The rest – 59 percent – were found to be either unjustified (as in the MCO’s position was upheld), or were simple inquiries, or are questions of fact and issues that need to be answered by a court.
Most complaints were related not to prompt pay – which is what hospitals alleged – but instead related to claim denials, prior authorization disputes, or unsatisfactory settlement offers.

Coding errors and credentialing issues continue to pose problems for providers and will require careful monitoring by all involved parties.

Since DOI took over the complaint process, $223,518 has been recovered from MCOs to providers related to those disputes, along with $16,515 in interest.

In general, MCOs and providers have been cooperative with DOI on investigations, and the vast majority of issues raised by providers in complaints against MCOs are similar to complaints raised by providers regarding private insurers.

Action #2: Accounts Receivable Resolution
To address complaints that medical providers were not getting paid in a timely fashion by the MCOs, Gov. Beshear mandated that every MCO meet with every network hospital to fully review each provider’s Accounts Receivable (AR) records and ensure that each organization was operating from the same set of records. Most hospitals agreed to the meetings, and while some issues remain, the majority of hospitals that have been willing to engage in a meaningful discussion with the MCOs have resolved their AR balances. Through the review process, the hospitals and MCOs are able to develop better strategies to improve communications and prevent future problems.

Hospitals participating in these discussions collectively claimed AR of $346.6 million. But after the MCOs and hospitals sat down, they agreed that $59 million of that figure had already been paid. They also agreed that $26.5 million had never even been submitted.

The hospitals and MCOs also found $7 million in denied claims that upon review, the MCOs decided should have been paid after all. The final analysis – the MCOs and hospitals agreed that what was actually disputed and owed was a tiny fraction– just 2 percent of the original $346.6 million claim.

These conversations revealed several facts:

  • Many hospitals continue to report billed AR, instead of what they are contractually entitled to and expect to receive from the MCOs. This essentially inflates the amount the providers actually expect to receive fivefold.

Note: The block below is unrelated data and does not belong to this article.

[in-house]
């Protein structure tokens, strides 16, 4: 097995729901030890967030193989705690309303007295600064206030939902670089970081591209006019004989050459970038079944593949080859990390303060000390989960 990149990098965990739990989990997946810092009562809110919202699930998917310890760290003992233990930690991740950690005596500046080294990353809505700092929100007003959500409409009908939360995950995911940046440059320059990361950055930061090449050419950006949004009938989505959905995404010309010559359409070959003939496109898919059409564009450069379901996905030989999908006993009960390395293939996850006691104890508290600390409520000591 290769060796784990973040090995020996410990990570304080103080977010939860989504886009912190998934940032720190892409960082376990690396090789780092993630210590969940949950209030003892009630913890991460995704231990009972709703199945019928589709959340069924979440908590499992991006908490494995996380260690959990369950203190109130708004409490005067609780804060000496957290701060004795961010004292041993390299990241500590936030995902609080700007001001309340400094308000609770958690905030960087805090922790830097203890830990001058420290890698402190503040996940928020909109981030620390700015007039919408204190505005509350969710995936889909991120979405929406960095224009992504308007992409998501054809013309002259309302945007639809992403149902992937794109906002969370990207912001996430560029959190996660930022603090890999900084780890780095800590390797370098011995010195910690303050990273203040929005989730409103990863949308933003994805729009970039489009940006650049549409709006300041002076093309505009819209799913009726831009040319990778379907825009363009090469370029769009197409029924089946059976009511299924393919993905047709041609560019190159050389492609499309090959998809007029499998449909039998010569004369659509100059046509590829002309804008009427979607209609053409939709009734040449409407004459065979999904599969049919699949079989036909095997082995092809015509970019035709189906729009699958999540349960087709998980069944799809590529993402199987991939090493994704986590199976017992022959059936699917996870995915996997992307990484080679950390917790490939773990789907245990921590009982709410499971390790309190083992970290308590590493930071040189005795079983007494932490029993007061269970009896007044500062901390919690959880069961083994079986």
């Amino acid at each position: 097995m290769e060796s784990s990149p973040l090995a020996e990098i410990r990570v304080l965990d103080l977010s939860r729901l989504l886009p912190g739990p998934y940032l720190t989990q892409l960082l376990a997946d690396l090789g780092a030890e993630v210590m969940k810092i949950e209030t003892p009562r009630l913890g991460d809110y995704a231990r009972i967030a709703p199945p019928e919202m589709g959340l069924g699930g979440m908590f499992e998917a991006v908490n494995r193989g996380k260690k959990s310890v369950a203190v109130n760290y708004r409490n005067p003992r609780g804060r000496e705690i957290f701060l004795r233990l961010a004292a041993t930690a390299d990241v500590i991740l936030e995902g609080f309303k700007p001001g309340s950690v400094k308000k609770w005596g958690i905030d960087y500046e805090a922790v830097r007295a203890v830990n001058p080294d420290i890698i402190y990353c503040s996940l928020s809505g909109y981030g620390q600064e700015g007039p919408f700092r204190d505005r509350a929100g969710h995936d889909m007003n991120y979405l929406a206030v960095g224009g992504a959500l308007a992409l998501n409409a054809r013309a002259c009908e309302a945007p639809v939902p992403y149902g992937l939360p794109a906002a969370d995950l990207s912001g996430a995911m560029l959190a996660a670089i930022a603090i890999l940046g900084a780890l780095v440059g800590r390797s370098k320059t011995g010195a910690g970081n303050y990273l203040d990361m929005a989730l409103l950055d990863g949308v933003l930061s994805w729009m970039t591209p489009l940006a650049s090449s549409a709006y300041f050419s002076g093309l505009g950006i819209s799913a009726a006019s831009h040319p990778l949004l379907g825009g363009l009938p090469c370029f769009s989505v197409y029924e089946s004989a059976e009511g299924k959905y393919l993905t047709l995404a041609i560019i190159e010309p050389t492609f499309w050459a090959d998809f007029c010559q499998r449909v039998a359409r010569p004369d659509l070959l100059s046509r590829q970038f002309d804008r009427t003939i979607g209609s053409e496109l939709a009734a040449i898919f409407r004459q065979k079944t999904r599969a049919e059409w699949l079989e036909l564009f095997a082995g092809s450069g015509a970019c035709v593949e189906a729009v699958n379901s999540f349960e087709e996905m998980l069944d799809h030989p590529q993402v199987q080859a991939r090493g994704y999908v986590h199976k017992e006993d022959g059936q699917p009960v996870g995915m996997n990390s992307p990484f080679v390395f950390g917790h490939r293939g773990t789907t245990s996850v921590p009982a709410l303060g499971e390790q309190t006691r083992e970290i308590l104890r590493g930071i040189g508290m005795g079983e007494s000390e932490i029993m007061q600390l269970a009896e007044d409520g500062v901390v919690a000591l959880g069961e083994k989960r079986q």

• Some hospitals claimed partially paid claims as fully owed in their accounts receivable. For example, if a claim worth $100 was submitted and the MCO had paid $95, some hospitals listed the entire $100 as still owed in the AR report – another artificial inflation.
  • Per the prompt pay statute, claims must be adjudicated in 30 days. Some hospitals include claims less than 30 days old into their AR balance, which inflates their numbers.
  • Some hospitals declined to send an AR report or to participate in conversations with MCOs. Some hospitals determined they had no problems to address with the MCOs.

A list of some of the hospitals and their agreed-upon reconciliation information is attached. A list of the hospitals which participated in the AR reconciliation process is also attached.

Action #3: DOI-led Joint Targeted Market Conduct Exams of MCOs
The Governor directed DOI to perform a “targeted market conduct exam” for each MCO, which is a type of audit.. Examiners have access to all MCO files to ensure transparency, and the cost is covered by the MCOs. The exams specifically reviewed the issues which garnered the most complaints from providers:

  • Preauthorizations
  • Pharmacy
  • Hospice
  • Emergency Room
  • Behavioral health
  • Handling of grievances and complaints.

The reviews identified a number of common concerns, including errors in processing and bill submittal. DOI reported that the MCOs tended to not explain the reasons behind denials well, which led to grievances. Provider coding and billing errors also led to problems, including a backlog of denials due to duplicate billings. Finally, the prior authorization process lacked consistency.